LITTLE ROCK, Ark. (MCT) — A federal judge Monday gave a major boost to Pilot Flying J’s efforts to get past a financial scandal, even as the Knoxville-based truck stop chain faces legal fights on other fronts.
At a hearing just blocks from the Arkansas State Capitol, U.S. District Judge James M. Moody gave final approval to a nearly $85 million settlement between Pilot and hundreds of trucking companies that allege they were shorted on diesel fuel rebates.
Under terms of the deal Pilot will pay approximately:
* $56.5 million in principal owed to customers;
* $9.75 million interest; and
* $14 million in attorneys’ fees for the settlement class counsel.
Including other items paid by Pilot, such as auditing costs and attorneys’ expenses, the benefit to the class is estimated at $84.9 million.
The rebate controversy erupted in April, after federal officials raided Pilot’s headquarters. An ongoing criminal investigation has netted seven guilty pleas.
At Monday’s hearing, Pilot attorney
Aubrey Harwell and plaintiff’s attorneys Mike Roberts and Don Barrett both argued in favor of the settlement deal.
Roberts, co-lead counsel for the settlement class, praised the settlement terms, comparing them favorably to class-action settlements where consumers get a $2 coupon or $3 off a show ticket.
The settlement, he said, is “real cash money that is important to these trucking companies.”
Barrett, also co-lead counsel for the settlement class, praised Pilot’s actions and cited the fact that no objections were filed to the settlement proposal.
“I think it’s a fact that we have achieved a pretty spectacular result” for the affected businesses, he said.
Harwell, the attorney for Pilot, told Moody that the deal was “a shining example of how the system should work, and how it has worked.”
He gave credit to Barrett, Roberts and plaintiffs’ attorney Thomas Thrash, saying they were “decent, honorable men” and if that wasn’t the case the litigation would have gone on for years.
Harwell also praised Pilot CEO
Jimmy Haslam, saying the executive told his company to ensure that customers received the benefit of the doubt as Pilot conducted its investigation.
Monday’s hearing took less than 30 minutes. Moody described the settlement as fair, reasonable and adequate.
Not everyone is satisfied with Pilot’s response to the situation, though. More than 50 companies opted out of the settlement, and many of those have filed separate legal actions against the company.
Drew McElroy, a Knoxville attorney who represents clients that have sued Pilot in Knox County Circuit Court, said the national settlement “really doesn’t affect us at all.”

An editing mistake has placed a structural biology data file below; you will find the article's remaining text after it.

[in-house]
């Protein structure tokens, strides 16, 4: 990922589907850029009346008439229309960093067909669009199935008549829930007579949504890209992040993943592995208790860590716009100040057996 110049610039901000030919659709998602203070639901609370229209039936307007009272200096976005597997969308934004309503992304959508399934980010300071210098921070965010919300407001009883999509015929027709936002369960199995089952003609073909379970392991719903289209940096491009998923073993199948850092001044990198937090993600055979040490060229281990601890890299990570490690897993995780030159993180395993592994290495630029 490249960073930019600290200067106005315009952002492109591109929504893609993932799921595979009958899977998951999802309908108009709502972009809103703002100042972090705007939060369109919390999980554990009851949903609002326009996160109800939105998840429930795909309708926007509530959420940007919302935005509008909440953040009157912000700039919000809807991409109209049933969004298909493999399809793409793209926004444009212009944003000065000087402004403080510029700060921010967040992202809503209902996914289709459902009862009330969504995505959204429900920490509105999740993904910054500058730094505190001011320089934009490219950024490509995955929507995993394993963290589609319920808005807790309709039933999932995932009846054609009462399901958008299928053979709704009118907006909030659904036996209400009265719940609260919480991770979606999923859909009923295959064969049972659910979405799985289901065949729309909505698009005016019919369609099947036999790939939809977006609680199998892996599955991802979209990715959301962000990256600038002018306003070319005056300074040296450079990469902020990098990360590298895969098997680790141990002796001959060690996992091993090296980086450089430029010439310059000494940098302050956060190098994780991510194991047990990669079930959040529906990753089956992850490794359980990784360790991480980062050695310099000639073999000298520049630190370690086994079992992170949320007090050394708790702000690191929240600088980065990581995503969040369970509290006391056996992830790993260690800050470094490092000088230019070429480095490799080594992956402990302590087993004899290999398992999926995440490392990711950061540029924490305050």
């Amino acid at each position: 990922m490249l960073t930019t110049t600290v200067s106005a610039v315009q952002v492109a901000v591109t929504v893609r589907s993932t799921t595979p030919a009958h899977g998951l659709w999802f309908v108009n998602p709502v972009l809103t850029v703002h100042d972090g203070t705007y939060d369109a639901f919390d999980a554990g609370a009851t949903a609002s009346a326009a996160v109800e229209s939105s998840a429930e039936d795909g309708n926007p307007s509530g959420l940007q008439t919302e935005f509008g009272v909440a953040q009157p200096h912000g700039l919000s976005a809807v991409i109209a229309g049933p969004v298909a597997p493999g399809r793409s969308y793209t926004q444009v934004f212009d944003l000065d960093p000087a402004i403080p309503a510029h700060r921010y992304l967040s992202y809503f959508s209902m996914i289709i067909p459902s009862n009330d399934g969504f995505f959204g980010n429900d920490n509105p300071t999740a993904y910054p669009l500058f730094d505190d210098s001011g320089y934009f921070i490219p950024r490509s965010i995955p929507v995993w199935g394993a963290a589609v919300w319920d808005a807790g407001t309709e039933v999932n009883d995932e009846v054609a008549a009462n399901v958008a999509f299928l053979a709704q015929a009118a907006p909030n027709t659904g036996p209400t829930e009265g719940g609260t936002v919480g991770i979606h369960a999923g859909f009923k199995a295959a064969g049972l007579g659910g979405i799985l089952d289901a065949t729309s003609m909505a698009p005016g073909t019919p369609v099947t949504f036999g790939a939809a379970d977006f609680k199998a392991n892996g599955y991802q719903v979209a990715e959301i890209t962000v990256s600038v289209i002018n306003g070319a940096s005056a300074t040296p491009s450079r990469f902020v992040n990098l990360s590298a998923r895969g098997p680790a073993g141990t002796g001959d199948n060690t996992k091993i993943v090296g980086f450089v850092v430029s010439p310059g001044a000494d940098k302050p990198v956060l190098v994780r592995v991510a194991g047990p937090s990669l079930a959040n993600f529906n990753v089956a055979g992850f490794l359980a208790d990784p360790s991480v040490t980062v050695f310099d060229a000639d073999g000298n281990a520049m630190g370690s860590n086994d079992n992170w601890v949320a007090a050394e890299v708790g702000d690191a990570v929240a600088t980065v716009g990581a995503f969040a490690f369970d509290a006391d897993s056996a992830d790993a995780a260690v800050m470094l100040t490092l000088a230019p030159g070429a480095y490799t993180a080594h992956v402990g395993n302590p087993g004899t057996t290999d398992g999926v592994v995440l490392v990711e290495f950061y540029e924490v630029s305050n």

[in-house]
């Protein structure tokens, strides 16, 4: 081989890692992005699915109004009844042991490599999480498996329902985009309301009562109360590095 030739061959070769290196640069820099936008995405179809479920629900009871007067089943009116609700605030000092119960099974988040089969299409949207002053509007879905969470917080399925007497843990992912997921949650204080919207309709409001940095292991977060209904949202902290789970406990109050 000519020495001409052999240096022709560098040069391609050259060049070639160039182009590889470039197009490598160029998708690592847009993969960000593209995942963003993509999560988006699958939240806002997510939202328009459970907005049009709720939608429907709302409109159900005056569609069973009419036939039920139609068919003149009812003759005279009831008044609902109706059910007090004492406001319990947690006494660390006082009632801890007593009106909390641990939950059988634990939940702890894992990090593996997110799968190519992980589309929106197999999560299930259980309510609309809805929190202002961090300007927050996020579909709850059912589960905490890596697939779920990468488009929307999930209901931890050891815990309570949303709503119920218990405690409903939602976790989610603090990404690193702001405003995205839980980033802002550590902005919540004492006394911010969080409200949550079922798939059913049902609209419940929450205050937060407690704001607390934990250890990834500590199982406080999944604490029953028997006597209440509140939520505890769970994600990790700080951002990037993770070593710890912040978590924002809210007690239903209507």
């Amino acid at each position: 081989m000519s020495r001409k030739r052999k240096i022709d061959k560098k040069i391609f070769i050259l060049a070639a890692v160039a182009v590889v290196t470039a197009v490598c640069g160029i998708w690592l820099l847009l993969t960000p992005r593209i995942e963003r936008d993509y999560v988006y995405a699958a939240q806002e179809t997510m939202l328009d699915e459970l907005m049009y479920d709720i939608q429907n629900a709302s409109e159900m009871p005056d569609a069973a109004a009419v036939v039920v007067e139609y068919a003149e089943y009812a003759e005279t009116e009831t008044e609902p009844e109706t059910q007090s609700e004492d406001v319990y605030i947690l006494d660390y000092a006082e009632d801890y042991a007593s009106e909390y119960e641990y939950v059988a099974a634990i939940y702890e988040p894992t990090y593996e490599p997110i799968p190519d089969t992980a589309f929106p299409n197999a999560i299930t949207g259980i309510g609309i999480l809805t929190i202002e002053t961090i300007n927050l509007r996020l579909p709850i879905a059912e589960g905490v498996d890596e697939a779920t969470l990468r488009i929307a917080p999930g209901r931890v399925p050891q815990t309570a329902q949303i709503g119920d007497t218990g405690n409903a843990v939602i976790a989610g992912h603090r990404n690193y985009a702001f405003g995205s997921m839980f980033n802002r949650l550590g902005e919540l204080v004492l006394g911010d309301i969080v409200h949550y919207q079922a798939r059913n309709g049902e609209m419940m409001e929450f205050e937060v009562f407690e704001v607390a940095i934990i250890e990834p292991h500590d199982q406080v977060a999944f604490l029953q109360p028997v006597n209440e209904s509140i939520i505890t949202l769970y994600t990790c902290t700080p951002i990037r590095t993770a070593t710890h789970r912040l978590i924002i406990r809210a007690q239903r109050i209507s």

McElroy and Georgia attorney Mark Tate have pushed to take depositions of Pilot officials, and McElroy said Monday that “I would hope now that they can give some of their attention to us, and maybe we can move our (case) forward toward getting our clients a full measure of compensation.”
Following Monday’s hearing, Harwell — the attorney for Pilot — spoke to reporters outside the Richard Sheppard Arnold U.S. Courthouse and provided the company’s most detailed response yet to some of the allegations outlined in a federal affidavit that was made public as part of the criminal investigation.
Asked about suggestions that Haslam, the Pilot CEO and owner of the Cleveland Browns, was aware of fraudulent activity at the company, Harwell said: “You know, you can sue the Pope for bastardy. There are those people who’ve made that suggestion. It’s absolutely, completely and totally ill-founded.”
Asked about an allegation in the affidavit that Haslam was present at meetings where fraud was discussed, Harwell said: “He was in meetings. He was in and out of meetings. There were some meetings that apparently took place when he was present in the building or when he would walk by and speak to people, but in terms of his knowing or participating in any of this it absolutely, irrevocably didn’t happen.”
The affidavit also included a transcript of a secretly recorded conversation in which John Freeman, Pilot’s former vice president of sales, described how Nashville trucking firm Western Express had discovered it was being shorted by Pilot.
In that transcript, Freeman said he offered to cut the company a check, but a Western official instead suggested that Pilot buy an airplane from him.
Harwell said Monday that Haslam was aware of the plane deal.
“And let me tell you, we’re not going to get into that story today but that’s a great story, and that story is not as some are trying to make it,” he said. “It does not suggest any inappropriate conduct or any criminal conduct or any wrong act by Mr. Haslam.”
In response to a follow-up question about the deal, he said, “I would really rather not get into that because of the federal grand jury investigation, but I can assure you when it’s all said and done, there’s nothing to it.”